Laminitis: Horse Disease

Laminitis Information

The unmistakable sound of a horse crashing into the metal rails of its stall echoed through the barn during morning rounds at the veterinary hospital. We rushed over to find the 22-year-old stallion violently rolling on his back. His dilated pupils and tortuous thrashings clearly conveyed the agony that comes with the sudden onset of colic, or abdominal pain.

The stallion was sedated and quickly settled down. Sure enough an exam revealed a sky-high heart rate and brickred gums--unmistakable signs of colic. A belly tap, done by carefully inserting an 18-gauge needle into the horse's abdomen, yielded a tube of thick, brownish blood-tinged fluid. A ruptured stomach was suspected. Too many injections of painkillers, given to treat the stallion's laminitis, had eaten through his stomach wall, allowing feed to spill into the abdominal cavity and causing severe infection and the resulting colic. Laminitis was attempting to claim yet another victim.

Emergency surgery was needed. The once champion racehorse was led, legs trembling and wobbling, to the surgery room. A catheter was quickly placed, and the horse collapsed to its knees as the anesthetic coursed through its veins.

Twenty years earlier, on the first Saturday in May, Foolish Pleasure pranced rebelliously. His handlers steered him toward the starting gates of Churchill Downs, as a buzzing sellout crowd anxiously anticipated the start of the Kentucky Derby. Finally settled into their gates, the three-year-olds bolted as the starter's gun released them. Foolish Pleasure quickly moved up along the rail.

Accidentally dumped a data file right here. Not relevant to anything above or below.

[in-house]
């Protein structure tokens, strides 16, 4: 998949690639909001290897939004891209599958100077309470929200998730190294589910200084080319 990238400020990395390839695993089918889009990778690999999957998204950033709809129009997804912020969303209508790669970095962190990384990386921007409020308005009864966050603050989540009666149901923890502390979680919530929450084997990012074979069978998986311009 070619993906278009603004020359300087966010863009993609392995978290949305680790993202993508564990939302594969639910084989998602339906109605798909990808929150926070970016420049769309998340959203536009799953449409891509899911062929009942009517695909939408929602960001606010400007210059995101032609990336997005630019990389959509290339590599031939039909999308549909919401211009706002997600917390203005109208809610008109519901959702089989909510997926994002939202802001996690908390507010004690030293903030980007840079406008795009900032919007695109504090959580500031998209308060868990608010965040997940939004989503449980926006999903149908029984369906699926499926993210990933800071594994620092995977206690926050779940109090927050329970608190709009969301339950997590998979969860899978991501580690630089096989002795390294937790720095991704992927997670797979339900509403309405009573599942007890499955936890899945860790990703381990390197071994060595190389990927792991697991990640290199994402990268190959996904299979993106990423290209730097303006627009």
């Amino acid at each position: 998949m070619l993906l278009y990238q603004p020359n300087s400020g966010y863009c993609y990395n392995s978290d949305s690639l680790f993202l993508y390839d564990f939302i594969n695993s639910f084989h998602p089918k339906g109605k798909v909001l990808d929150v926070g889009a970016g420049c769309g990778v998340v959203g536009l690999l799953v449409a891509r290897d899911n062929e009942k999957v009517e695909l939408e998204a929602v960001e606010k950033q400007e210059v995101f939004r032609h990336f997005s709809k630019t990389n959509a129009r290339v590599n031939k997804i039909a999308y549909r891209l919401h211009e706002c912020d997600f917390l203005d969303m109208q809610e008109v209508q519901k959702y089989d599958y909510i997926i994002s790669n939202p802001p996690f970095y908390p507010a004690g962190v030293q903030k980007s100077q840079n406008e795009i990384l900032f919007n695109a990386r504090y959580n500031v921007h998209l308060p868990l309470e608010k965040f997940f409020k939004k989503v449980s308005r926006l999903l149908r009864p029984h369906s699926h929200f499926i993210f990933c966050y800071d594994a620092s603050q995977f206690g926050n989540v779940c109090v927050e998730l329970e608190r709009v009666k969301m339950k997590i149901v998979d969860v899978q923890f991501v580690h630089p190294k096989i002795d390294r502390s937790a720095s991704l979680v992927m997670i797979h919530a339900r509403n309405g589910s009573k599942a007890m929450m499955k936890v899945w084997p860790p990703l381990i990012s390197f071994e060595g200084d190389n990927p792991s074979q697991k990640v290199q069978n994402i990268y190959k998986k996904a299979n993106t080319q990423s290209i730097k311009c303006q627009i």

Anatomy of the Equine Foot

Laminitis is a debilitating, painful disease that causes the delamination of the equine hoof. The sensitive tissues' underneath the hoof wall become excruciatingly painful as the layers of hoof wall, or laminae, separate. Usually the front feet are affected, where two-thirds of a horse's heft are concentrated. On a thousand-pound horse each front foot, measuring roughly the size of a human hand, carries approximately 350 pounds of weight.

The anatomy of the horse's foot yields clues as to why these animals are susceptible to laminitis (see illustration). The horse is a single-toed animal, and the last bone, or phalynx, of the digit is encased in multiple layers of a tough protein called keratin, the same stuff our fingernails are made of. These protective layers comprise the hoof and are supplied with nutrients by a complex system of microscopic blood vessels.

Certain substances in the blood can cause changes in the blood flow to the hoof. The layers of the hoof begin to separate, causing severe pain to the underlying tissue. Worse, the most distant bone of the foot begins to rotate within the delaminating hoof as it is pulled by the deep digital flexor tendon. In severe cases the bone can rotate right through the sole of the hoof and come in contact with the ground.

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